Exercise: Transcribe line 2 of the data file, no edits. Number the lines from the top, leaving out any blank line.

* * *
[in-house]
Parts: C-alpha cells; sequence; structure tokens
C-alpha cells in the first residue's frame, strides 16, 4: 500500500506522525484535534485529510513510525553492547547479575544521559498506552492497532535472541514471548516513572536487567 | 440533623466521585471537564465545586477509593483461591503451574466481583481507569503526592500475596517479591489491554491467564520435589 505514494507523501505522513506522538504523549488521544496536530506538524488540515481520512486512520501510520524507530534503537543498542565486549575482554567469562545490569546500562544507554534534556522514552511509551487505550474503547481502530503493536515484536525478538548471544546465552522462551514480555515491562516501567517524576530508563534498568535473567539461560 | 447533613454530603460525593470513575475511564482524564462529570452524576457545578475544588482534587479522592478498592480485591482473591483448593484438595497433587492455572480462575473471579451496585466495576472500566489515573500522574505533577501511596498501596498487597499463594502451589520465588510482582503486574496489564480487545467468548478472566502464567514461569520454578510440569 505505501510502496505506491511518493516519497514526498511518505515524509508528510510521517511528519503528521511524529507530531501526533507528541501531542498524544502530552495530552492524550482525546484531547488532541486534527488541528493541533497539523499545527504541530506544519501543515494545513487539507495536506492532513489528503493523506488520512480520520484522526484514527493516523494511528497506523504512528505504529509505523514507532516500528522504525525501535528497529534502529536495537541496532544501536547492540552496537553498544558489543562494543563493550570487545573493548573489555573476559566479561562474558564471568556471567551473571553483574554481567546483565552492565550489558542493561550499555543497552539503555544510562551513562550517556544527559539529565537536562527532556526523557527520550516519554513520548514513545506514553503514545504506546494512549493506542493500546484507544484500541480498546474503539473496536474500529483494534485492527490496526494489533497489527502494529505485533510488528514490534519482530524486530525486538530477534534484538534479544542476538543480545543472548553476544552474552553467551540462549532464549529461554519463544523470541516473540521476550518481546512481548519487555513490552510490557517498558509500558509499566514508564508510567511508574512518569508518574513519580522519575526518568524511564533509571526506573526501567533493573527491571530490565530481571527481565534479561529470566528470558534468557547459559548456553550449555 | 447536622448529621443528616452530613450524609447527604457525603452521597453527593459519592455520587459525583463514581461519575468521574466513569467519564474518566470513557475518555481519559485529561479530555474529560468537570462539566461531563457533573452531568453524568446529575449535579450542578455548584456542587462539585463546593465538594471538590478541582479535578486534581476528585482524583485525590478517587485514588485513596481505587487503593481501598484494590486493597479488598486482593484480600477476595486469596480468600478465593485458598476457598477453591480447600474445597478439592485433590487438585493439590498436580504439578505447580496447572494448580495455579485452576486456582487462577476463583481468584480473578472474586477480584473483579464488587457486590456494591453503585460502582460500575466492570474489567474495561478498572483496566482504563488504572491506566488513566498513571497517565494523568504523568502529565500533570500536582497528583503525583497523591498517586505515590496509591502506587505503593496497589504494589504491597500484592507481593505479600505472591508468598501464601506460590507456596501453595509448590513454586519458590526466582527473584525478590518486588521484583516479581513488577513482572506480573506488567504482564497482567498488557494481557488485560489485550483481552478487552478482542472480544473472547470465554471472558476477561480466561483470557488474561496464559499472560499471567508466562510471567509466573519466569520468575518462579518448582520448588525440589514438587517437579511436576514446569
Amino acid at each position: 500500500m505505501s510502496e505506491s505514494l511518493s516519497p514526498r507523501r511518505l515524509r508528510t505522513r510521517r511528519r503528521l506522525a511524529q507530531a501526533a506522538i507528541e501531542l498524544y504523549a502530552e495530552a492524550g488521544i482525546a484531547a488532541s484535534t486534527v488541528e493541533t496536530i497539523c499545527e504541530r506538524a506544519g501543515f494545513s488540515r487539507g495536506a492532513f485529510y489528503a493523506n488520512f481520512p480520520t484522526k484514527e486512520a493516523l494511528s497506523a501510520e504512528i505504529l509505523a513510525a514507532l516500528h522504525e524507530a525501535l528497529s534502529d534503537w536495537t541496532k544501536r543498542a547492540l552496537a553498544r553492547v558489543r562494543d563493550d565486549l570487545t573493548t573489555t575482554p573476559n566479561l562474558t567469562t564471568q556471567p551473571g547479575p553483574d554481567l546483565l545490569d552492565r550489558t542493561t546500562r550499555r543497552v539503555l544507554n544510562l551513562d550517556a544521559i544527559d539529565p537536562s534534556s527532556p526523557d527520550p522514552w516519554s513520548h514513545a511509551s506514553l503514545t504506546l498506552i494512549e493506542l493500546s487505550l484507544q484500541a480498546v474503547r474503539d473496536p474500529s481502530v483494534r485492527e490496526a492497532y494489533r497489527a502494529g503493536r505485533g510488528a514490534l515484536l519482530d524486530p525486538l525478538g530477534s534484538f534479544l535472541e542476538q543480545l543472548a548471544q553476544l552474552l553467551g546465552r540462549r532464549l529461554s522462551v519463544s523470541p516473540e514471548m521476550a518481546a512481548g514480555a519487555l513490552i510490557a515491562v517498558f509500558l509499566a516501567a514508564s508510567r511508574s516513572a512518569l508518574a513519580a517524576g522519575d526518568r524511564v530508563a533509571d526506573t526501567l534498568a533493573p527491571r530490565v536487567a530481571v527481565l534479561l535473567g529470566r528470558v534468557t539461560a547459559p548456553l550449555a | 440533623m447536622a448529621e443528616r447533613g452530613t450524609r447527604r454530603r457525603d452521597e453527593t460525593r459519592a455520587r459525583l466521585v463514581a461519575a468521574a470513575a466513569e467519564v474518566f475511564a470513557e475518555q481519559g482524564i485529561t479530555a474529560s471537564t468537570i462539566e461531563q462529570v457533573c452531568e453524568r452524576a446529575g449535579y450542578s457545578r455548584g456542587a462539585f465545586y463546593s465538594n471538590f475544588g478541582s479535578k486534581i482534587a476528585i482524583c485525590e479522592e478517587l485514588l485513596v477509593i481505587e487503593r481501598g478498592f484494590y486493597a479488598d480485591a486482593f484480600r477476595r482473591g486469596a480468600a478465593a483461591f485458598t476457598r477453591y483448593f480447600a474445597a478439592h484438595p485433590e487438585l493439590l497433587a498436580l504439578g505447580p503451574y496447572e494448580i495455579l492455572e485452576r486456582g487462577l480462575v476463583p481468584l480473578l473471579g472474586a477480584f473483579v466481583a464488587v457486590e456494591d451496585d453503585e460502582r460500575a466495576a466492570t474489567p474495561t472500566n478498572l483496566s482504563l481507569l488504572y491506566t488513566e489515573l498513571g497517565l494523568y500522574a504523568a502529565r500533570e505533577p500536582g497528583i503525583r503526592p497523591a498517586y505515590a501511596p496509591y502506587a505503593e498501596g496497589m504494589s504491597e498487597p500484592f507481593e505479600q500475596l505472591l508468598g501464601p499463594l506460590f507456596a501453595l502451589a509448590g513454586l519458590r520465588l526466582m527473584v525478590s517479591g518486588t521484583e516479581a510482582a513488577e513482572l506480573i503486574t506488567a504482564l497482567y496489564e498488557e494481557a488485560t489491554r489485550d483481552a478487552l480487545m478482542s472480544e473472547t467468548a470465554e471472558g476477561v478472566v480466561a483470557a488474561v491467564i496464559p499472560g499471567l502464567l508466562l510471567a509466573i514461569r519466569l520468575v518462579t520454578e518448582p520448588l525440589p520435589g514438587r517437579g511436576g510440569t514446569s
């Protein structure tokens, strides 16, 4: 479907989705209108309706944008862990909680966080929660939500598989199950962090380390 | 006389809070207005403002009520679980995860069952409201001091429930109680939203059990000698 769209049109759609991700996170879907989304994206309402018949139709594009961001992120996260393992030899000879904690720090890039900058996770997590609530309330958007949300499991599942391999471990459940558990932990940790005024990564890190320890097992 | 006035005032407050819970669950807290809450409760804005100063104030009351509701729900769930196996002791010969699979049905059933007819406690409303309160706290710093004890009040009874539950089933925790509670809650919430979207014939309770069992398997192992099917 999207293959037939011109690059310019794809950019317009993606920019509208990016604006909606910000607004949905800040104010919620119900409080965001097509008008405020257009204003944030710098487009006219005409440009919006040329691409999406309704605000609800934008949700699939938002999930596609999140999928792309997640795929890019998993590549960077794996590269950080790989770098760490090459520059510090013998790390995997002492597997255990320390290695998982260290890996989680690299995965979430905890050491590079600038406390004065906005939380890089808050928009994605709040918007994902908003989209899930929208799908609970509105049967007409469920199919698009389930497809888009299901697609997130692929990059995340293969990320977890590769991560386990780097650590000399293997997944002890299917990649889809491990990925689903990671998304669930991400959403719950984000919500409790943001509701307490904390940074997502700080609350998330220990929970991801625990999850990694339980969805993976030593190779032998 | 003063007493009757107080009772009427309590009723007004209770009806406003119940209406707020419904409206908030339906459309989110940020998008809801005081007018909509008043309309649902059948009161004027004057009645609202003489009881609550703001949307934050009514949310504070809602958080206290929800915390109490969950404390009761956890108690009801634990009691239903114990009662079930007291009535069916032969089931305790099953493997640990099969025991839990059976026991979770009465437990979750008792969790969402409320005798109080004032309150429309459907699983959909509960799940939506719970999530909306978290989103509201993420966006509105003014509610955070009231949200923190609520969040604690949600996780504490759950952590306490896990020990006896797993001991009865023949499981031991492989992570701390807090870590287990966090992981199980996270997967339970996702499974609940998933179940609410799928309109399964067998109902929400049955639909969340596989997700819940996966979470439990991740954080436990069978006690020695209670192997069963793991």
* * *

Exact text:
Parts: C-alpha cells; sequence; structure tokens